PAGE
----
ootball unites Malawians and this is the reason newly ejected president Peter Mutharika delivered buses and promises of stadia to Nyasa Big Bullets and Be Forward Wanderers.
For many years, the Malawi national team, the Flames, has failed to bring good results, but misery upon misery.
Unsurprisingly, the fresh presidential election held on June 23 seems to unite Malawians more than the beautiful game.
Many Malawians appear to be glad about the outcome of the election managed by Justice Chifundo Kachale’s commission.
His final determination on Saturday night filled in a gap left by a long spell of happiness drought made worse by mass protests and court battles catalysed by the nullified presidential election of May 2019.
This time, many Malawians who were anticipating nothing short of credible elections have a reason to smile.
Since the restoration of multiparty democracy in Malawi, each election has sparked protests. However, the irregularities in last year’s poll left Malawians torching anything in their way.
Following the opposition leader Lazarus Chakwera’s win, Malawians have been roasting anything roastable—celebrating the return of democracy.
It’s an honour!
To amplify their ‘itsanana’ happiness amid the coronavirus pandemic, Malawians assembled at Malawi Square in Lilongwe to witness the coronation of the sixth president.
They arrived in anxiety and went home pampered by the new vision to “restore a new generation’s faith in the possibility of having a government that serves, not a government that rules; a government that inspires, not a government that infuriates; a government that listens, not a government that shouts; a government that fights for you, not against you.”
This is something we rarely heard from Chakwera’s predecessor.
It’s an honour to see people so excited. Itsanana, to put in Chakwera’s slang.
The itsanana happiness has immediately become a pandemic and will spread exponentially in days to come, especially during the inauguration on July 6—the Independence Day.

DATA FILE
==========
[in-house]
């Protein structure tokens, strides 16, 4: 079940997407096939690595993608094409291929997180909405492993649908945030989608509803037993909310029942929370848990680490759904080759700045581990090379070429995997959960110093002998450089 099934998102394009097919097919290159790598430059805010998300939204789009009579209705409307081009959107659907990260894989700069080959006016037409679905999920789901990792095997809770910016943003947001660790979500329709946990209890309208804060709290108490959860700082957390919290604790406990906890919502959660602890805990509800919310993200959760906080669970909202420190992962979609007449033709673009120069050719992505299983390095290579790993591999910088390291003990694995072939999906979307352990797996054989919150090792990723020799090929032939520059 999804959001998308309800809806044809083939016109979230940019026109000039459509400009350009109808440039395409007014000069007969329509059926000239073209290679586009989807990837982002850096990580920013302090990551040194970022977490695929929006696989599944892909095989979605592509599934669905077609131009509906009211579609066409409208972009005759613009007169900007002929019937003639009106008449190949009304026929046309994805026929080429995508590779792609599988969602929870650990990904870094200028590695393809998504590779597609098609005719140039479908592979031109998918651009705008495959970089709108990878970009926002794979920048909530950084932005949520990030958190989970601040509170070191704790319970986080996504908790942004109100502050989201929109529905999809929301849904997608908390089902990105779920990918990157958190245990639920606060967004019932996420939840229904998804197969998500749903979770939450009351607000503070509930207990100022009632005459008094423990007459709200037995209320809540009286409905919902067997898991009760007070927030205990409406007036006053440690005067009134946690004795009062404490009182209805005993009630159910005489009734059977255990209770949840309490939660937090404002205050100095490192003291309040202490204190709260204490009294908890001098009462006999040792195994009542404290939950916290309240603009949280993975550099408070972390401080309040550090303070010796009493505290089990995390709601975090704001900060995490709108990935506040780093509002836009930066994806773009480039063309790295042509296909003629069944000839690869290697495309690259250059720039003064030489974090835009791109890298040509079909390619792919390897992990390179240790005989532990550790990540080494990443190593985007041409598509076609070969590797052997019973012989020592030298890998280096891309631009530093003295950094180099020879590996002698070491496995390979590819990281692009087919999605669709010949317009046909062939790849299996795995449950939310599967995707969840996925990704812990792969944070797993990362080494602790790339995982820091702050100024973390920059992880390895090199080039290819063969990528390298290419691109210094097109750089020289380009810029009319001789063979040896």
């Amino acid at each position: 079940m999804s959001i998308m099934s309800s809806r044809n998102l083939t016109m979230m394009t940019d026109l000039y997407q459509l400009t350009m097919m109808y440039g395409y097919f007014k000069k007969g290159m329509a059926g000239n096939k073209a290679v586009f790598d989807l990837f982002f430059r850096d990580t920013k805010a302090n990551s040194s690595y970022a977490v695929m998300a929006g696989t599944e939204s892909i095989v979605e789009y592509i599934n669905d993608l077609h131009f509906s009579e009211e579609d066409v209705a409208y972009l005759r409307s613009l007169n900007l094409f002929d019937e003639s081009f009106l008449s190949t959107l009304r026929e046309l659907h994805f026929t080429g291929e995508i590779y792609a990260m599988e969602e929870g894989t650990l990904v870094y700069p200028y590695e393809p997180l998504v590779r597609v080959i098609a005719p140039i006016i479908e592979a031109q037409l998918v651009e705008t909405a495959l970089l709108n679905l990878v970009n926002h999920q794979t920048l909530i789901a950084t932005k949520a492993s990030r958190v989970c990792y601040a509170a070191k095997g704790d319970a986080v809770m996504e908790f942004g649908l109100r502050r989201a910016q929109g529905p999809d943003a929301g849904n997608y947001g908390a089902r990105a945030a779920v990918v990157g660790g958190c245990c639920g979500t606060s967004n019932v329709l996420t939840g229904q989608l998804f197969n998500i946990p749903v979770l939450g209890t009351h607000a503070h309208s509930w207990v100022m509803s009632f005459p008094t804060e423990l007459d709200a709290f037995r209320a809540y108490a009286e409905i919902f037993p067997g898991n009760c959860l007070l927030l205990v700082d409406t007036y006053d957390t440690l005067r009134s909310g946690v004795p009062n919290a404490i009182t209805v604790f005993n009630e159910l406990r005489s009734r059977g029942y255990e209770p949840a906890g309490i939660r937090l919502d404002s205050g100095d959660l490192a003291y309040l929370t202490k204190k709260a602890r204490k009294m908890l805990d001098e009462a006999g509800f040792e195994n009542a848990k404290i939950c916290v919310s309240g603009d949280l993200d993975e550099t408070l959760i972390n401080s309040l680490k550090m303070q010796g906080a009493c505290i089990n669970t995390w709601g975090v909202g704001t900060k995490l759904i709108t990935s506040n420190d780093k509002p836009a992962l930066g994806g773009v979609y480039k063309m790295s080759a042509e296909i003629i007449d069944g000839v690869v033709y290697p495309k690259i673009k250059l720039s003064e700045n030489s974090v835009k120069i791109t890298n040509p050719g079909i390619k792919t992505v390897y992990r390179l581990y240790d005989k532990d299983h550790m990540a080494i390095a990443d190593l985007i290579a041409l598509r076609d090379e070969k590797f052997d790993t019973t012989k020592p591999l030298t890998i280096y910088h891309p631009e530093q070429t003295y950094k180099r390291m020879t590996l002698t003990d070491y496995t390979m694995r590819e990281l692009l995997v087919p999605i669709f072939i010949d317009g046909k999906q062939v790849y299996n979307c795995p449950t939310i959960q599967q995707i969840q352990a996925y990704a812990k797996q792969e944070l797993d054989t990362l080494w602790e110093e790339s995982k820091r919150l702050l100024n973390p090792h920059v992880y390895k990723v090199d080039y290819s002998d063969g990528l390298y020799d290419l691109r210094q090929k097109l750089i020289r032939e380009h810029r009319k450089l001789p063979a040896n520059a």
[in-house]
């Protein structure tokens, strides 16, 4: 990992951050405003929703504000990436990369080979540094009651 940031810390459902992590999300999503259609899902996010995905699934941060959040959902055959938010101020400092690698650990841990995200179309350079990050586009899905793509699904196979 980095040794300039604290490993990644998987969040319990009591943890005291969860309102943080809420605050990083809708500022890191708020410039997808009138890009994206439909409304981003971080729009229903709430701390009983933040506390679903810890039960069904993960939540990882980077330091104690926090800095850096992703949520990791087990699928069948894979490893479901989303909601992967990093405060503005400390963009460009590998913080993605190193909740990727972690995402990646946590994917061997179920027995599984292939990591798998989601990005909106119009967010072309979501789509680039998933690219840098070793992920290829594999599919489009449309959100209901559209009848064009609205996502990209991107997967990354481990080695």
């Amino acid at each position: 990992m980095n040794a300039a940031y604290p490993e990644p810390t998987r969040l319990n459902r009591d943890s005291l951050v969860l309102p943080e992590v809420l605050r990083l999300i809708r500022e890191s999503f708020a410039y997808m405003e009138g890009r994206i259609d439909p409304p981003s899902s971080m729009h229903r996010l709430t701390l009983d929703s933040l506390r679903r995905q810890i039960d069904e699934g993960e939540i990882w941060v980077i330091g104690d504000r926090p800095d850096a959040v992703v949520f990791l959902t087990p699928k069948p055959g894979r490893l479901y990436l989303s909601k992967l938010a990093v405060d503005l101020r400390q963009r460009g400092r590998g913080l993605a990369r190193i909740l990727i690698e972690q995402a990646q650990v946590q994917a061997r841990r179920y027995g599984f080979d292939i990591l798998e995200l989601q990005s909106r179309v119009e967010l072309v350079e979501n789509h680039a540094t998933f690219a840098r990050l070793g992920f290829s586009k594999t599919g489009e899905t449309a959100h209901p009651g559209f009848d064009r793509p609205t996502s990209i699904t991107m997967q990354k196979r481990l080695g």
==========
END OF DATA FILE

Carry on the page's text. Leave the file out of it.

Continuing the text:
However, this wave of happiness and optimism is not a coincidence and should never be taken for granted.
It confirms that Malawians, for once, are united behind the outcome of the 23 June poll. They believe that it is possible to have a new Malawi that Chakwera and Vice-President Saulos Chilima promised.
Malawians have a belief and trust in the process and system that delivered the fresh election.
Bravo Kachale and his commission for delivering a bouncing baby and not ‘swapping’ the newborns.
Malawians have spoken just as they did in 1993 and 1994 when they booted out Malawi Congress Party (MCP). Malawians have the ultimate power to hire and fire.
Therefore, I hope that the Tonse Alliance will hit the ground running. There is no honeymoon in politics.
Malawians sick and tired of hunger and poverty are expecting the new regime to give them the promised three meals a day now. They need one million jobs now and bloody mass recruitment jokes. They need fertiliser worth K4 4 950 a bag before they plant the next crop.
Malawians expect no further stories on ending corruption and impunity. They want closure on cases of diesel theft at the Electricity Generation Company (Egenco), investigation of widespread corruption in high offices and justice for Nsundwe women who were raped by the police.
Malawians are anxiously expecting duty-free weeks to import their cement and other essentials too.
Above all, they do not expect a repeat of the dark chapter they endured, but a taste of servant leadership. Chakwera and Chilima must lead from the front.
As requested by ‘servant-in-chief’ Chakwera in his acceptance speech, his bosses, the citizens, have trusted the Tonse Alliance administration to turn their victory into a win for all Malawians irrespective of the political divide.
The election that has united Malawians is a call to improved service delivery as an immediate dividend for their vote regardless of whose box they ticked.
A win for all will be an honour for generations to come.